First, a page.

|♠10 8 3|
|♦7 8 3|
|♦QJ7||♦10 9 6 5 4 2|
|♣J84||♣10 7 6|
|♠K J 4|
|♥A J 10 9 5 3|
|♣A K 5|
|1 ♠||2♥||pass||4 ♥|
Lead:♦Q. The spade lead is unappealing and so is J-x-x in clubs. Either a trump or a diamond lead is reasonable. The Q-J-x is less risky and on most hands will be more productive than a trump lead.
Play: Declarer wins as East discourages. If South now takes the heart finesse, East wins ♥K and switches to ♠7. West wins, cashes a second spade and plays a third spade, ruffed by East. One down.
Notes: (1) The correct play is to reject the heart finesse. Win ♦A, lead ♥J and when West plays low, win the ♥A. Lead a second heart, drawing trumps. The spade ruff has vanished. South can deduce from West's 1♠ overcall that West began with five or six spades to the A-Q and that East is therefore short in spades. South can afford to lose two spades and the ♥K, but not the spade ruff.
(2) Even though not intending to finesse in hearts, South should lead the jack. Many a West with K-x will cover an honour. Result: no heart loser. However, West would not play the king if South leads a low heart.
(3) If East began with K-x-x, declarer can always be defeated.
(4) 3NT can be defeated on the normal low spade lead.
(5) If South does take the heart finesse, it would be an error for East to return a diamond. In a suit contract, the Q lead denies the K and A. Therefore South holds ♦A-K and with only two diamonds in dummy, a diamond return is futile. To defeat 4♥, three more tricks are needed. There are no more heart tricks or diamond tricks. (It is highly unlikely that the ♦Q lead was a singleton.) Clubs cannot yield enough tricks (with ♣A-K-x, West would have led a club, not the ♦Q). Even if West had not bid the spade switch is best.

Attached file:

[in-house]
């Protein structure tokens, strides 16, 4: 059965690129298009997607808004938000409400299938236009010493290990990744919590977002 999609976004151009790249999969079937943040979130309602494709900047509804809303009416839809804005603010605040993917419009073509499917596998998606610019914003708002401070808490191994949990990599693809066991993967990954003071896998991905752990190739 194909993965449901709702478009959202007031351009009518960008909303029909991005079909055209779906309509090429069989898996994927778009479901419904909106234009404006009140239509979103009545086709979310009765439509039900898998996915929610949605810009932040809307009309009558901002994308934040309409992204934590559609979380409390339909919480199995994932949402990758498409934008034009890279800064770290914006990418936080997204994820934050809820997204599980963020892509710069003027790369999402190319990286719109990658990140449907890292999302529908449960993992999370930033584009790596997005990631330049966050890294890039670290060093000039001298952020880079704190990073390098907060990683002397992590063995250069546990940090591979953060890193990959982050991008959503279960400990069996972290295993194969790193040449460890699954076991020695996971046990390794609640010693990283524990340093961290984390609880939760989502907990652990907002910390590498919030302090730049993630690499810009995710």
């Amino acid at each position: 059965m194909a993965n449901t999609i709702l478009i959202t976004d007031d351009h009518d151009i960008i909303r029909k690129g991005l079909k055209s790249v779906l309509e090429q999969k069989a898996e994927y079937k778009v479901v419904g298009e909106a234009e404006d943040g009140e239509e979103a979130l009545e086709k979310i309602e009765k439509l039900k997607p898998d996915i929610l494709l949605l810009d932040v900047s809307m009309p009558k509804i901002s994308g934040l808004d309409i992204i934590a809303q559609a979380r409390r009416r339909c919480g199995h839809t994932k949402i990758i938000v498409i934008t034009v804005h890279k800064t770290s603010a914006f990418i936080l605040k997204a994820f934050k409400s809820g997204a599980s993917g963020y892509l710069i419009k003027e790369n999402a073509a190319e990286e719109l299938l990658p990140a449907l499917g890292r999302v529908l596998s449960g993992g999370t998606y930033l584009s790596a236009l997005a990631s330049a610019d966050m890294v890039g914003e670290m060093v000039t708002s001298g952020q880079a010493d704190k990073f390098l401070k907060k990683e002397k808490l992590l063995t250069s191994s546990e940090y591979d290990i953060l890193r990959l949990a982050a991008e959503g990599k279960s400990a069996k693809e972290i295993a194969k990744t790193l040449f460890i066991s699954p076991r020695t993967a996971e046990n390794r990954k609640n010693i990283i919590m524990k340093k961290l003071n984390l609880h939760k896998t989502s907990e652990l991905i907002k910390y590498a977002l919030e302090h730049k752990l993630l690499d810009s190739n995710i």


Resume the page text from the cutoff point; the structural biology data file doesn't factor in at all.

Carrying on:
|♥A 7 6 5|
|♦K 10 5 2|
|♣7 6 4|
|♠A J 10 8 7 3||♠K Q 6|
|♥K 10 2||♥8 4|
|♦J 9||♦A 7|
|♣10 3||♣A Q J 9 8 2|
|♥Q J 9 3|
|♦Q 8 6 4 3|
Lead: ♦2. As dummy has shown a long strong suit, North should not make a passive lead. Do not lead a trump, do not lead a club. When choosing between A-x-x-x and K-x-x-x, lead from the K-suit.
Play: Declarer should win ♦A, play A K and a spade to the ace. The ♣10 is run when North plays low. South wins A K and should switch to ♥Q. The defence takes 2 hearts, 1 diamond and 1 club.
Notes: (1) After East's jump to 3♣, any action by West below game is forcing.
(2) If West ducks in dummy at trick 1, South wins ♦Q and switches to ♥Q. However, West should realise that North would have led the K from ♦K-Q-x-x. Thus, the ♦2 lead marks South with one top diamond at least and it cannot gain to duck at trick 1.
(3) West keeps a top spade in dummy as an entry later to the clubs, if necessary. As dummy has the ♠Q as an entry, there is no point in South ducking the first round of clubs.
(4) After winning ♣K, South could cash the ♦Q before switching to the ♥Q. A low diamond however, is fatal — North wins and the defence can no longer collect two heart tricks.
(5) If North led a heart at trick 1, this would give West the ♥K and the defence cannot collect two heart tricks.
(6) If a club is led at trick 1, West should win ♣A (the lead may well be a singleton), draw trumps and then set up clubs. No diamond trick for the defence. The same applies after a trump lead (draw trumps, set up clubs).
|♥10 7||♥5 3|
|♦AQ83||♦7 6 4 2|
|♠A 10 8 5|
|♦K J 10|
|♣J 8 7 6|